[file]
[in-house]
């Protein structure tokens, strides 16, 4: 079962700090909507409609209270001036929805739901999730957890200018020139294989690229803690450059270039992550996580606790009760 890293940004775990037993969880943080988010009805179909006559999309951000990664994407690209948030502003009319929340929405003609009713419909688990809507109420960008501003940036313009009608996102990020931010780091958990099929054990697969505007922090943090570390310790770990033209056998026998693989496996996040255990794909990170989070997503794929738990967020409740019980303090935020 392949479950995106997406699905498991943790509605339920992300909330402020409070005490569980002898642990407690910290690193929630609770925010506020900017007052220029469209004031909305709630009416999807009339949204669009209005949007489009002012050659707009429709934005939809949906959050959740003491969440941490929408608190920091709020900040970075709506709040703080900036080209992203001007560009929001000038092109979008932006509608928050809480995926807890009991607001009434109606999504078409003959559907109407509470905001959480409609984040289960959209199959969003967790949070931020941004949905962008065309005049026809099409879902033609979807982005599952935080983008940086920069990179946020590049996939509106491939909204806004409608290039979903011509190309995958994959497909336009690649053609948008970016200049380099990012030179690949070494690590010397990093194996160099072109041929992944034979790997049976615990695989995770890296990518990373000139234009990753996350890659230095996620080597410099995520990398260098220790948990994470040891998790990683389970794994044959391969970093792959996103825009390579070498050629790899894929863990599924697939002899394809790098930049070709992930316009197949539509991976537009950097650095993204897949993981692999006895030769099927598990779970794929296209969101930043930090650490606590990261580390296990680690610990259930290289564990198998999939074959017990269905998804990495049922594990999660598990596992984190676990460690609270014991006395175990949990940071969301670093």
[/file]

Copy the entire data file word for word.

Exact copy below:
[in-house]
């Protein structure tokens, strides 16, 4: 079962700090909507409609209270001036929805739901999730957890200018020139294989690229803690450059270039992550996580606790009760 890293940004775990037993969880943080988010009805179909006559999309951000990664994407690209948030502003009319929340929405003609009713419909688990809507109420960008501003940036313009009608996102990020931010780091958990099929054990697969505007922090943090570390310790770990033209056998026998693989496996996040255990794909990170989070997503794929738990967020409740019980303090935020 392949479950995106997406699905498991943790509605339920992300909330402020409070005490569980002898642990407690910290690193929630609770925010506020900017007052220029469209004031909305709630009416999807009339949204669009209005949007489009002012050659707009429709934005939809949906959050959740003491969440941490929408608190920091709020900040970075709506709040703080900036080209992203001007560009929001000038092109979008932006509608928050809480995926807890009991607001009434109606999504078409003959559907109407509470905001959480409609984040289960959209199959969003967790949070931020941004949905962008065309005049026809099409879902033609979807982005599952935080983008940086920069990179946020590049996939509106491939909204806004409608290039979903011509190309995958994959497909336009690649053609948008970016200049380099990012030179690949070494690590010397990093194996160099072109041929992944034979790997049976615990695989995770890296990518990373000139234009990753996350890659230095996620080597410099995520990398260098220790948990994470040891998790990683389970794994044959391969970093792959996103825009390579070498050629790899894929863990599924697939002899394809790098930049070709992930316009197949539509991976537009950097650095993204897949993981692999006895030769099927598990779970794929296209969101930043930090650490606590990261580390296990680690610990259930290289564990198998999939074959017990269905998804990495049922594990999660598990596992984190676990460690609270014991006395175990949990940071969301670093």